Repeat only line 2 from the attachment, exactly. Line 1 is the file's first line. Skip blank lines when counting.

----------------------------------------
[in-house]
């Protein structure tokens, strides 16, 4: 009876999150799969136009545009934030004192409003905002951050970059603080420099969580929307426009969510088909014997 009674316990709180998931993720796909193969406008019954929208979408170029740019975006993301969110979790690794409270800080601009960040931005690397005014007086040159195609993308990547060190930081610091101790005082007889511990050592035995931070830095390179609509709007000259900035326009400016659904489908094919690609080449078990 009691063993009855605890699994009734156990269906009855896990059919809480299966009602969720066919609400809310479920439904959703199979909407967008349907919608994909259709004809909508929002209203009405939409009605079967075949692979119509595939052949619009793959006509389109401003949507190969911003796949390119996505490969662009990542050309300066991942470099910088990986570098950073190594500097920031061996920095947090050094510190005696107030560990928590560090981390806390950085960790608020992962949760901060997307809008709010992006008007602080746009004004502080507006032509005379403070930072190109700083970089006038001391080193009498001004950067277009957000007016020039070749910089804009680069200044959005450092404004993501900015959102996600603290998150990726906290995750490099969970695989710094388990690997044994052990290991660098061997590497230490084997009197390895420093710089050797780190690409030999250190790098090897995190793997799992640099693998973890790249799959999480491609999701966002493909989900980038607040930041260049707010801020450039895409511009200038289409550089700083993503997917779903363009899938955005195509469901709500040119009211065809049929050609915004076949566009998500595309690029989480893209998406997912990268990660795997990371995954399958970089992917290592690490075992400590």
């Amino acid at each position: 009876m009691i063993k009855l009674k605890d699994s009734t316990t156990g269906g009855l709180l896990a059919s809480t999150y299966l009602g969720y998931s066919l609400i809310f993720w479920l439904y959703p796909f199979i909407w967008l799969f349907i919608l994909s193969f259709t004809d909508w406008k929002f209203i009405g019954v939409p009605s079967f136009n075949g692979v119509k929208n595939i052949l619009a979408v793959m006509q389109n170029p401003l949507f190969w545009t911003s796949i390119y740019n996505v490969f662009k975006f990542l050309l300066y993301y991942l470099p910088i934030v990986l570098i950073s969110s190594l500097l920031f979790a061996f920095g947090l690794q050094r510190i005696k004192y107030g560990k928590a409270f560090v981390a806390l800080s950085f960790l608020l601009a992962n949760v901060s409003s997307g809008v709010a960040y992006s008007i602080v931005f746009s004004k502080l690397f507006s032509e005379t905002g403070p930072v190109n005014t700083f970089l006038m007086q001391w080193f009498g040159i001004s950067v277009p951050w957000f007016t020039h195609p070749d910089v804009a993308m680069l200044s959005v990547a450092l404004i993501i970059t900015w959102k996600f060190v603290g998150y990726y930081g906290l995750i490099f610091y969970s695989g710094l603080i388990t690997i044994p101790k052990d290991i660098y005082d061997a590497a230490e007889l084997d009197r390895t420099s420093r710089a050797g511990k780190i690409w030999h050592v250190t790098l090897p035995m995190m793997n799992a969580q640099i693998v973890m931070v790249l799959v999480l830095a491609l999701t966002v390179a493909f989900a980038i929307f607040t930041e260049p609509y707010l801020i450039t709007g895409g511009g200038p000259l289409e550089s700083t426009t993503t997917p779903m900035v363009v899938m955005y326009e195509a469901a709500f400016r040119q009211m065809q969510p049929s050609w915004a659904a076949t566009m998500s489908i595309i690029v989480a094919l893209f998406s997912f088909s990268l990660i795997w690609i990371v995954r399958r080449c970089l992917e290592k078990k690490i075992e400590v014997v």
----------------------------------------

């Protein structure tokens, strides 16, 4: 009876999150799969136009545009934030004192409003905002951050970059603080420099969580929307426009969510088909014997 009674316990709180998931993720796909193969406008019954929208979408170029740019975006993301969110979790690794409270800080601009960040931005690397005014007086040159195609993308990547060190930081610091101790005082007889511990050592035995931070830095390179609509709007000259900035326009400016659904489908094919690609080449078990 009691063993009855605890699994009734156990269906009855896990059919809480299966009602969720066919609400809310479920439904959703199979909407967008349907919608994909259709004809909508929002209203009405939409009605079967075949692979119509595939052949619009793959006509389109401003949507190969911003796949390119996505490969662009990542050309300066991942470099910088990986570098950073190594500097920031061996920095947090050094510190005696107030560990928590560090981390806390950085960790608020992962949760901060997307809008709010992006008007602080746009004004502080507006032509005379403070930072190109700083970089006038001391080193009498001004950067277009957000007016020039070749910089804009680069200044959005450092404004993501900015959102996600603290998150990726906290995750490099969970695989710094388990690997044994052990290991660098061997590497230490084997009197390895420093710089050797780190690409030999250190790098090897995190793997799992640099693998973890790249799959999480491609999701966002493909989900980038607040930041260049707010801020450039895409511009200038289409550089700083993503997917779903363009899938955005195509469901709500040119009211065809049929050609915004076949566009998500595309690029989480893209998406997912990268990660795997990371995954399958970089992917290592690490075992400590």